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True Blood is on a downward spiral. After a decent enough episode last week, which was still riddled with flaws, I was hoping that the show would pick itself up by the bootstraps and multiply the positives that existed in the weeks to come. Instead, it seems like Alan Ball has taken a couple of weeks off. “I’m Alive and On Fire” had so many problems that articulating them all into prose would be quite the challenge, but at its core, the episode was not an episode. Character arcs can happen separately from each other, and in fact all of the best television around works by having a diverse and interesting universe, but at this point, True Blood feels like five different shows stuttering into each other for fifty minutes.
After an unbelievably pointless existence last week, Jason and the werepanthers continued to pillage screen time. Being held in captivity and forced into impregnating an entire family of women, while sick, would be a fairly dramatic and interesting journey to take with Jason if the writers insist on having him on screen this season. Ignoring that possibility, however, the lovable rape victim was freed within minutes and spent almost the entire episode erratically coming back onto our screens over and over again to pant, run and bleed. Liking Jason as a character is easy. Even amongst everything that is happening to him he is able to make you laugh, but everything happening with him right now just feels forced onto the screen. I understand that there is a sizable set of source material for the series, but artistic license exists for this exact reason. If it doesn’t translate well to screen, just keep it off air.
Screaming out its disjointedness even more than Jason’s plot thread thus far is everything that involves Bill Compton. Last week had the makings of something huge for Bill’s character when the possibility of him intentionally sending Eric to a fight he couldn’t win against the witches arose. Eric vs. Bill in a Sookie-love-filled super fight would have been amazing. The buildup could have gone on for episodes and the two could have come within an inch of delivering the true death to one another before combining to some common goal like eradicating the witches in the dramatic conclusion. I’m not a television writer, but I just posited a situation that would be far more gripping and interesting to watch than anything that’s happening with the show right now. It took all of two seconds to come up with that as I typed it, but sadly that potential was squandered almost immediately this week when we found out that there was no conceit at all and Eric really just drew the short straw.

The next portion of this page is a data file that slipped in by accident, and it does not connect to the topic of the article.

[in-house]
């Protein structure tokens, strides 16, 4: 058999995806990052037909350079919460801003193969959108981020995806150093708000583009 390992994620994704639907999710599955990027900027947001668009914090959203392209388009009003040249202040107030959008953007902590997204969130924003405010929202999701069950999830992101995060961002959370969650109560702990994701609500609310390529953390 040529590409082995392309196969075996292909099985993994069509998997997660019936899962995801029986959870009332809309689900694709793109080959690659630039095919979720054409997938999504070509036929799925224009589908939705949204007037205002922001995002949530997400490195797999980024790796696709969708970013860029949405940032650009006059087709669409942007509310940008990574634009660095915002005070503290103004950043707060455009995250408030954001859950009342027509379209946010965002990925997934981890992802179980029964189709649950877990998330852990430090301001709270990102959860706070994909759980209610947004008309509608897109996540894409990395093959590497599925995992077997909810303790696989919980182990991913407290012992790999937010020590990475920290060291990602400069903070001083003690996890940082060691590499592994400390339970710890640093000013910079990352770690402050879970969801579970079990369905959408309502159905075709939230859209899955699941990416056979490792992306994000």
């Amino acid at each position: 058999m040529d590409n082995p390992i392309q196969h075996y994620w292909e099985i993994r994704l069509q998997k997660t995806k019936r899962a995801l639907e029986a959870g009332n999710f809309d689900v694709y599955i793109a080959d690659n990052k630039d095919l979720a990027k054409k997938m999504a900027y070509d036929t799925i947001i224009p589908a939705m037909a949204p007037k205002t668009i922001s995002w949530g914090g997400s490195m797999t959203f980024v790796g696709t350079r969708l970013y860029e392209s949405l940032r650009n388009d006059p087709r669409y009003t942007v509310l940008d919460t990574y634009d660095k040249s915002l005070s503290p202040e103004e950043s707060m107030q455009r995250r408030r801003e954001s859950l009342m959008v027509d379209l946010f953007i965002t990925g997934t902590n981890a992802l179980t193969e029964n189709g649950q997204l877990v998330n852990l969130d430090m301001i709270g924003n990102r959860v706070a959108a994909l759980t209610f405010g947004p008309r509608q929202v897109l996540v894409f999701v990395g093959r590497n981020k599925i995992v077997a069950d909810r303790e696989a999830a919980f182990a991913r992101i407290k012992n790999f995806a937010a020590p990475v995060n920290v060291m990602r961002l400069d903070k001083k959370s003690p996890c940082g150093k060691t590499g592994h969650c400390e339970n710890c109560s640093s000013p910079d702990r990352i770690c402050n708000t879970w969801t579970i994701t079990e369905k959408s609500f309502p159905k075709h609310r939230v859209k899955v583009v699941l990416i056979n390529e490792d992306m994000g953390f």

The pinnacle of True Blood’s disappointment, however, came from what was fantastic only a week ago. Eric is a fan favorite and I’m definitely a fan, but slapstick amnesia gets old. Quickly. After clumsily drinking Sookie’s faerie godmother dry at the end of last week, Eric spent most of Sunday’s episode drunk. To thirteen year old fans of "Twilight," vampires running around quickly and swimming with no clothes on might be a delight, but to the rest of us, it feels an awful lot like that pointlessness coming back around to bite. I was really intrigued about where Eric’s story would go following last week, but after the kill(ed by) Bill scenario was shot down, it was about time for the real Eric to come back to us. A small silver lining crawled its way out of the situation, with Alcide and Sookie getting to spend some much needed time together in the hunt for the intoxicated vamp, but even their screen time was largely comprised of him strutting around in werewolf mode.
Somehow managing to actually connect to another part of the story, Tara, Lafayette and Jesus got to working on reversing Eric’s condition after being given an ultimatum by Pam. As much as I hate the very existence of head witch Marnie – with her terrible name, presence and all around acting failures – it seemed like there was some potential with the witches this week. That, however, much like everything that had come before it, also fell flat. Spending the episode hunting after a spell that would bring Eric back ultimately led the distressed witches to a book that might do the trick. Running out of time they set themselves about performing said spell under Pam’s watchful eyes, but then for absolutely no reason Marnie got herself possessed by whatever the spirit that did the original deed is and made Pam ugly. Whilst she may have initially freaked out at having half of her face decompose in an instant, if the story were actually coherent, Pam would be back to violently murdering each one of them once she found a prop from "The Phantom of the Opera." But that will never happen. The result of this story is only going to be contradictory to where it began whatever the outcome may be, so its entire existence is called into question, much like every other part of the episode.
Outside of the major characters’ involvements in the episode, Sam and his brother had their moments again this week whilst Terry and Arlene continue to cling onto any semblance of relevance that they might still have left. A gaping hole was left by Jessica and Hoyt who appeared for mere seconds when they discover Jason by the roadside – a further testament to where the show is going wrong. The narrative for the show at this point is a mess; a third of the way into the season and there is no clear path for anyone, not even Sookie. In the earlier seasons, no matter what was going on, Sookie and Bill always grounded the show, but without them sharing the screen, the show is lost.